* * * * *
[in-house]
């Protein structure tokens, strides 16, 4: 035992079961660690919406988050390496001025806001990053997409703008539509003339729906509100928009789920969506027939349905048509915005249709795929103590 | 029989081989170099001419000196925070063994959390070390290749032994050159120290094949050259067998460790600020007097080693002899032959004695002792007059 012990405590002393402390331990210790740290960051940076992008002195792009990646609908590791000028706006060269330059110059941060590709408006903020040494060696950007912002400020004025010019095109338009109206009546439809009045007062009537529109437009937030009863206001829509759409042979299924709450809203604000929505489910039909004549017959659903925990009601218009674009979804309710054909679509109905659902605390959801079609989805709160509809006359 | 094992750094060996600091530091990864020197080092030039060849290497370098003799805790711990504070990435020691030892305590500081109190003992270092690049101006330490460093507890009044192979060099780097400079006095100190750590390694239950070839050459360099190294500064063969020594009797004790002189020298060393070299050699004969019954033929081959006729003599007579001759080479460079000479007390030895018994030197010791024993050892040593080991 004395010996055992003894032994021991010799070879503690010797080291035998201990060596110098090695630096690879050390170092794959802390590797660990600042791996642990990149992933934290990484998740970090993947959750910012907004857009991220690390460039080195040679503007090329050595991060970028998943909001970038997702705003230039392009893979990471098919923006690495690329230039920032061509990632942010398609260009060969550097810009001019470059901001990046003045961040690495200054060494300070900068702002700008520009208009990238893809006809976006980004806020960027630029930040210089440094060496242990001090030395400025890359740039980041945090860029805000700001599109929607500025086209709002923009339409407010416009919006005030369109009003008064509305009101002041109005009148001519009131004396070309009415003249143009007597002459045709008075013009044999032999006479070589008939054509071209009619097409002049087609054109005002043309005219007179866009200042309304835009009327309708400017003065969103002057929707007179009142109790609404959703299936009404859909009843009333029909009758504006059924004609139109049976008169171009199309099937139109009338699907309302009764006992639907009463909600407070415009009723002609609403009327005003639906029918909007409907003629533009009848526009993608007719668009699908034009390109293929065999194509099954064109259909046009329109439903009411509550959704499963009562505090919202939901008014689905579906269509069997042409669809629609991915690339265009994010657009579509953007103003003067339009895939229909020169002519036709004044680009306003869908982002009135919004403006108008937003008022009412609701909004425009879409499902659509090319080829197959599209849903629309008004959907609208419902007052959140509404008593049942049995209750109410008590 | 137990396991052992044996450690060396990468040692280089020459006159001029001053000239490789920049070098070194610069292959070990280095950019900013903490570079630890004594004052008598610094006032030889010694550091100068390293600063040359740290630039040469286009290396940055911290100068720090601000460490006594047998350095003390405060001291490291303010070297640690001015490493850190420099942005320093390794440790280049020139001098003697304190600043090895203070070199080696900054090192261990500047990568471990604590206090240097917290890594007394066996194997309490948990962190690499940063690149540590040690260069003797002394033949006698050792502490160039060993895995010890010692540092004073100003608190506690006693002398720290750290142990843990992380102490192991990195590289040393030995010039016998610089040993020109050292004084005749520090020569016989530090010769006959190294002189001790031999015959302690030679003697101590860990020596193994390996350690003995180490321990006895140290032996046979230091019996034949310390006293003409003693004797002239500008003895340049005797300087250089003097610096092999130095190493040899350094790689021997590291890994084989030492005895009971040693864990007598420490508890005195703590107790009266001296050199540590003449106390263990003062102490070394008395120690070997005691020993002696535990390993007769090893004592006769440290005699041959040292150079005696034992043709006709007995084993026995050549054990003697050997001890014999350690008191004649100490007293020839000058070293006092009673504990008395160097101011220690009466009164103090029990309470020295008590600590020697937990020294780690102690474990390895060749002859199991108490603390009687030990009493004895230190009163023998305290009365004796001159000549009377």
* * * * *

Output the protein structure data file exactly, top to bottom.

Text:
[in-house]
């Protein structure tokens, strides 16, 4: 035992079961660690919406988050390496001025806001990053997409703008539509003339729906509100928009789920969506027939349905048509915005249709795929103590 | 029989081989170099001419000196925070063994959390070390290749032994050159120290094949050259067998460790600020007097080693002899032959004695002792007059 012990405590002393402390331990210790740290960051940076992008002195792009990646609908590791000028706006060269330059110059941060590709408006903020040494060696950007912002400020004025010019095109338009109206009546439809009045007062009537529109437009937030009863206001829509759409042979299924709450809203604000929505489910039909004549017959659903925990009601218009674009979804309710054909679509109905659902605390959801079609989805709160509809006359 | 094992750094060996600091530091990864020197080092030039060849290497370098003799805790711990504070990435020691030892305590500081109190003992270092690049101006330490460093507890009044192979060099780097400079006095100190750590390694239950070839050459360099190294500064063969020594009797004790002189020298060393070299050699004969019954033929081959006729003599007579001759080479460079000479007390030895018994030197010791024993050892040593080991 004395010996055992003894032994021991010799070879503690010797080291035998201990060596110098090695630096690879050390170092794959802390590797660990600042791996642990990149992933934290990484998740970090993947959750910012907004857009991220690390460039080195040679503007090329050595991060970028998943909001970038997702705003230039392009893979990471098919923006690495690329230039920032061509990632942010398609260009060969550097810009001019470059901001990046003045961040690495200054060494300070900068702002700008520009208009990238893809006809976006980004806020960027630029930040210089440094060496242990001090030395400025890359740039980041945090860029805000700001599109929607500025086209709002923009339409407010416009919006005030369109009003008064509305009101002041109005009148001519009131004396070309009415003249143009007597002459045709008075013009044999032999006479070589008939054509071209009619097409002049087609054109005002043309005219007179866009200042309304835009009327309708400017003065969103002057929707007179009142109790609404959703299936009404859909009843009333029909009758504006059924004609139109049976008169171009199309099937139109009338699907309302009764006992639907009463909600407070415009009723002609609403009327005003639906029918909007409907003629533009009848526009993608007719668009699908034009390109293929065999194509099954064109259909046009329109439903009411509550959704499963009562505090919202939901008014689905579906269509069997042409669809629609991915690339265009994010657009579509953007103003003067339009895939229909020169002519036709004044680009306003869908982002009135919004403006108008937003008022009412609701909004425009879409499902659509090319080829197959599209849903629309008004959907609208419902007052959140509404008593049942049995209750109410008590 | 137990396991052992044996450690060396990468040692280089020459006159001029001053000239490789920049070098070194610069292959070990280095950019900013903490570079630890004594004052008598610094006032030889010694550091100068390293600063040359740290630039040469286009290396940055911290100068720090601000460490006594047998350095003390405060001291490291303010070297640690001015490493850190420099942005320093390794440790280049020139001098003697304190600043090895203070070199080696900054090192261990500047990568471990604590206090240097917290890594007394066996194997309490948990962190690499940063690149540590040690260069003797002394033949006698050792502490160039060993895995010890010692540092004073100003608190506690006693002398720290750290142990843990992380102490192991990195590289040393030995010039016998610089040993020109050292004084005749520090020569016989530090010769006959190294002189001790031999015959302690030679003697101590860990020596193994390996350690003995180490321990006895140290032996046979230091019996034949310390006293003409003693004797002239500008003895340049005797300087250089003097610096092999130095190493040899350094790689021997590291890994084989030492005895009971040693864990007598420490508890005195703590107790009266001296050199540590003449106390263990003062102490070394008395120690070997005691020993002696535990390993007769090893004592006769440290005699041959040292150079005696034992043709006709007995084993026995050549054990003697050997001890014999350690008191004649100490007293020839000058070293006092009673504990008395160097101011220690009466009164103090029990309470020295008590600590020697937990020294780690102690474990390895060749002859199991108490603390009687030990009493004895230190009163023998305290009365004796001159000549009377």